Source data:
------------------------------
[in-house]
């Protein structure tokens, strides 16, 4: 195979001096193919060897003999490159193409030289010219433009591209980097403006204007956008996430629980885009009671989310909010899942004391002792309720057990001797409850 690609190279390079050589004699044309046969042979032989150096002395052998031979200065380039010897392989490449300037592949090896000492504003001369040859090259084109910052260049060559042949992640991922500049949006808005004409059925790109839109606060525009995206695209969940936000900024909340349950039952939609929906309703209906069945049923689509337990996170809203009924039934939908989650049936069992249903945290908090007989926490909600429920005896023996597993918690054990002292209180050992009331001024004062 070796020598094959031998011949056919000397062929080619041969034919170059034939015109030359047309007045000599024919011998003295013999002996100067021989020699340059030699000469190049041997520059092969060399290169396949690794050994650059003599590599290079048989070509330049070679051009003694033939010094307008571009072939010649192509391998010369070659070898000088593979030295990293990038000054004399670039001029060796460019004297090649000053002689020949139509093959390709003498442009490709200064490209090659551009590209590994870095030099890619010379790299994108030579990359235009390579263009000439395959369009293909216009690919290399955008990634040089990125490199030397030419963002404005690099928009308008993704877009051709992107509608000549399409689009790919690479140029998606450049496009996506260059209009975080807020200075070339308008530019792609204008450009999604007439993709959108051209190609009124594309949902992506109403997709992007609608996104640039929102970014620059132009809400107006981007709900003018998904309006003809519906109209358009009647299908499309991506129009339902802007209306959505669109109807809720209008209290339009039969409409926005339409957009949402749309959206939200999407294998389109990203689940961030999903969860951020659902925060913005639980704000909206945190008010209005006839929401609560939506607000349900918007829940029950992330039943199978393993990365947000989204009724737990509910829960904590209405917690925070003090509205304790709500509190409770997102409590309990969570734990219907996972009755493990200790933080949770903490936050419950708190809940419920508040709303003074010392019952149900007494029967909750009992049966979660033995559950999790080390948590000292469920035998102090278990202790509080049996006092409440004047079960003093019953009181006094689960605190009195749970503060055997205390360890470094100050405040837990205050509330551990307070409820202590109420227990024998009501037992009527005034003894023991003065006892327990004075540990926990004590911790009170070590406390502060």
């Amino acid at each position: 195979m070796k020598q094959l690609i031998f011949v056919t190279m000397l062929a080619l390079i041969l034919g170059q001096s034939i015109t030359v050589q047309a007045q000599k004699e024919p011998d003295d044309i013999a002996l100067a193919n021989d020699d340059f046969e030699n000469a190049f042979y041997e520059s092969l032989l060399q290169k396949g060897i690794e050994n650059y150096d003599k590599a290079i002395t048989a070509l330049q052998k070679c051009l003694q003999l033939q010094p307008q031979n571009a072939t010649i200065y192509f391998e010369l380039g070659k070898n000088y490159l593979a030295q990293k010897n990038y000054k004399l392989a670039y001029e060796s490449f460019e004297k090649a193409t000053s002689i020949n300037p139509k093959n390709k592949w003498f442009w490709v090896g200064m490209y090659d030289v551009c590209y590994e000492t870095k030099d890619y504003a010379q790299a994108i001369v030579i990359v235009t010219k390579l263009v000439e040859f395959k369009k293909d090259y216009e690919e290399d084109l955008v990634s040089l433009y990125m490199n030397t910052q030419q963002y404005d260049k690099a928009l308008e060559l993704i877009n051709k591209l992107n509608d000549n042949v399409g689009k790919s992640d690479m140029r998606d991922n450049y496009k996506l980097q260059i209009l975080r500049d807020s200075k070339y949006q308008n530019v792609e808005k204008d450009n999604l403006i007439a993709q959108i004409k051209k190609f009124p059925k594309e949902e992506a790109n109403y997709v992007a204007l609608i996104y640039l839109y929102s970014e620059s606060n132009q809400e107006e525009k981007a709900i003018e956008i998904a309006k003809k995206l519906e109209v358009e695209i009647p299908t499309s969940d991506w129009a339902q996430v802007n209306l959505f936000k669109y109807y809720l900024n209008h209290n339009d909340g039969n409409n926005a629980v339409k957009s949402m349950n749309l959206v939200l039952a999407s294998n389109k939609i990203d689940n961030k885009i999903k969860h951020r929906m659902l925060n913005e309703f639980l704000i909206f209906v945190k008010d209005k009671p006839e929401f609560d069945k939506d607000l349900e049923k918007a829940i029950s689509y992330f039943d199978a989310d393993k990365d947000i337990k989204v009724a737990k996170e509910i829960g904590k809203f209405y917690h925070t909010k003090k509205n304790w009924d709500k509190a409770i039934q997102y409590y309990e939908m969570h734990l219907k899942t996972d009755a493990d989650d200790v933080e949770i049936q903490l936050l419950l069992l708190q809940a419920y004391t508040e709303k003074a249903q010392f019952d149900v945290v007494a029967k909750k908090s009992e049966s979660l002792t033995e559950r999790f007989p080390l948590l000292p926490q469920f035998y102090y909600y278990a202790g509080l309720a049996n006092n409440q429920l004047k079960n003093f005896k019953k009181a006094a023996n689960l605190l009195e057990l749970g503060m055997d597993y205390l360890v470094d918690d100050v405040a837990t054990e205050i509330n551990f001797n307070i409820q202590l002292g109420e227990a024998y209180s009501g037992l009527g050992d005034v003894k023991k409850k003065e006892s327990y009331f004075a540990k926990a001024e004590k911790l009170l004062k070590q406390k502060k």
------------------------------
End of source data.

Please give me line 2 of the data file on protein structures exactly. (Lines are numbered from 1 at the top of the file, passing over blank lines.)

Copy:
């Protein structure tokens, strides 16, 4: 195979001096193919060897003999490159193409030289010219433009591209980097403006204007956008996430629980885009009671989310909010899942004391002792309720057990001797409850 690609190279390079050589004699044309046969042979032989150096002395052998031979200065380039010897392989490449300037592949090896000492504003001369040859090259084109910052260049060559042949992640991922500049949006808005004409059925790109839109606060525009995206695209969940936000900024909340349950039952939609929906309703209906069945049923689509337990996170809203009924039934939908989650049936069992249903945290908090007989926490909600429920005896023996597993918690054990002292209180050992009331001024004062 070796020598094959031998011949056919000397062929080619041969034919170059034939015109030359047309007045000599024919011998003295013999002996100067021989020699340059030699000469190049041997520059092969060399290169396949690794050994650059003599590599290079048989070509330049070679051009003694033939010094307008571009072939010649192509391998010369070659070898000088593979030295990293990038000054004399670039001029060796460019004297090649000053002689020949139509093959390709003498442009490709200064490209090659551009590209590994870095030099890619010379790299994108030579990359235009390579263009000439395959369009293909216009690919290399955008990634040089990125490199030397030419963002404005690099928009308008993704877009051709992107509608000549399409689009790919690479140029998606450049496009996506260059209009975080807020200075070339308008530019792609204008450009999604007439993709959108051209190609009124594309949902992506109403997709992007609608996104640039929102970014620059132009809400107006981007709900003018998904309006003809519906109209358009009647299908499309991506129009339902802007209306959505669109109807809720209008209290339009039969409409926005339409957009949402749309959206939200999407294998389109990203689940961030999903969860951020659902925060913005639980704000909206945190008010209005006839929401609560939506607000349900918007829940029950992330039943199978393993990365947000989204009724737990509910829960904590209405917690925070003090509205304790709500509190409770997102409590309990969570734990219907996972009755493990200790933080949770903490936050419950708190809940419920508040709303003074010392019952149900007494029967909750009992049966979660033995559950999790080390948590000292469920035998102090278990202790509080049996006092409440004047079960003093019953009181006094689960605190009195749970503060055997205390360890470094100050405040837990205050509330551990307070409820202590109420227990024998009501037992009527005034003894023991003065006892327990004075540990926990004590911790009170070590406390502060």